As in the second edition, the authors survey the large number of 13C NMR applications to organic molecules and natural products in a representative and systematic rather than an exhaustive way.
Author: Eberhard Breitmaier
E. Breitmaier, W. Voelter Carbon-13 NMR Spectroscopy High-Resolution Methods and Applications in Organic Chemistry and Biochemistry Third, completely revised edition New techniques and increased use of computers have led to rapid development in 13C NMR spectroscopy with enhanced instrumental sensitivity and improved quality of the spectra. This necessitated a complete revision when the third edition of this successful monograph was prepared. The new methods described include those for multiplicity analysis and two-dimensional homo- or hetero-nuclear shift correlations. As in the second edition, the authors survey the large number of 13C NMR applications to organic molecules and natural products in a representative and systematic rather than an exhaustive way. New sections about coupling constants, organophosphorus and organometallic compounds as well as synthetic polymers have been added. The scope remains limited to high-resolution methods and molecular systems.
With this in mind, the present work was designed to give advanced undergraduates, graduate students, and practicing chemists a working knowledge of and facility with the use of this valuable technique.
Author: Robert B. Bates
Publisher: Springer Science & Business Media
With the advent of Fourier transform spectrometers of great sensitivity, it has become practical to obtain carbon-13 nuclear magnetic resonance (C-13 NMR; l3C NMR; CMR) spectra routinely on organic molecules, and this technique has become one of the highest utility in determining structures of organic unknowns. When the usual spectrometric techniques proton magnetic resonance (H-I NMR; IH NMR; PMR), infrared (lR), mass (MS), and ultraviolet (UV)-do not readily reveal a compound's structure, a C-13 NMR spectrum will often provide sufficient additional information to yield it unequivocally. With this in mind, the present work was designed to give advanced undergraduates, graduate students, and practicing chemists a working knowledge of and facility with the use of this valuable technique. Some familiarity with other spectrometric techniques is assumed (recommended book: Silverstein, Bassler, and Morrill, Spectrometric Identification of Organic Compounds), but no prior knowledge of C-13 NMR -which is treated very lightly, if at all, in the widely used elementary organic texts-is necessary. A discussion of C-13 NMR spectroscopy is followed by 125 problems, each consisting of a molecular formula, two types of C-13 NMR spectra (partially and completely proton decoupled, with connecting lines to facilitate multiplicity assignments), an integrated H-I NMR spectrum, and the most important IR, UV, and MS data. These problems have been very carefully prepared, thoroughly tested by students at the University of Arizona, and we believe that very few errors remain.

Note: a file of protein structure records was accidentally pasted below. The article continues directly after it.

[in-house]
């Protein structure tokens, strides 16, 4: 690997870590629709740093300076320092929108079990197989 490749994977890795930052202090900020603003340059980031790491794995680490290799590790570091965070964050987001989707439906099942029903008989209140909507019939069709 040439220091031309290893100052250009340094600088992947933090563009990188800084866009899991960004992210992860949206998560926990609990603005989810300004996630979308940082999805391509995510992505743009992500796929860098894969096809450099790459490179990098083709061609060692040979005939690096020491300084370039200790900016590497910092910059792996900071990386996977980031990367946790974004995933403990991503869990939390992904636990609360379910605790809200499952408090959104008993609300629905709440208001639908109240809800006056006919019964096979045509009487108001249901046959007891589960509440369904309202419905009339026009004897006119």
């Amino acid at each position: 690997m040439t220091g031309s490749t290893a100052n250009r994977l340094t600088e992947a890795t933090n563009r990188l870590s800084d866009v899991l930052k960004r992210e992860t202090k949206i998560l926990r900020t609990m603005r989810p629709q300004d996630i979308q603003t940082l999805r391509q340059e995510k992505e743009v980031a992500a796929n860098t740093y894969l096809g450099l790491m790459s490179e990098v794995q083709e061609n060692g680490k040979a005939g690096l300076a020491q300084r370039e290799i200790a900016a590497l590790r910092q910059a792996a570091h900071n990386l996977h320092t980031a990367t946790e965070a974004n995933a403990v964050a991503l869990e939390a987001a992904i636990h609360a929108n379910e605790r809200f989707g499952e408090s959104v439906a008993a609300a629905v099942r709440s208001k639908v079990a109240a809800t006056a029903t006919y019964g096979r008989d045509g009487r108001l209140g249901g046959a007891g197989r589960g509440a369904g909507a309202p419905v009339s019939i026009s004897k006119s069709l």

The first part of the book presents background information and discussion of the essential aspects of flavonoids and carbon-13 NMR spectroscopy and demonstrates its significant role in the revision of several earlier established chemical ...
Author: P.K. Agrawal
This detailed treatise is written for chemists who are not NMR spectroscopists but who wish to use carbon-13 NMR spectroscopy. It shows why measurement of carbon-13 NMR is needed and explains how the method can - or should - be used for rapid characterization of flavonoids, one of the most diverse and widespread groups of natural constituents. The first part of the book presents background information and discussion of the essential aspects of flavonoids and carbon-13 NMR spectroscopy and demonstrates its significant role in the revision of several earlier established chemical structures. It discusses various one- and two-dimensional NMR spectroscopic techniques and other relevant experimental methodologies for the interpretation of spectral details which enable individual resonance lines to be associated with the appropriate carbons in a molecule. The second part provides a comprehensive coverage of the carbon-13 chemical shifts of various classes and subclasses of flavonoids. It also illustrates how to utilize carbon-13 data to gain information for the determination of the nature, number and site of any substituent in flavonoids. Vital information for the differential and complete structure elucidation of the various classes of flavonoids by carbon-13 NMR shielding data is described in-depth in the third part of the book. The book will be welcomed by all those working in natural product chemistry who will appreciate the non-mathematical approach and the fact that such a wealth of theoretical and practical information has been assembled in a single volume.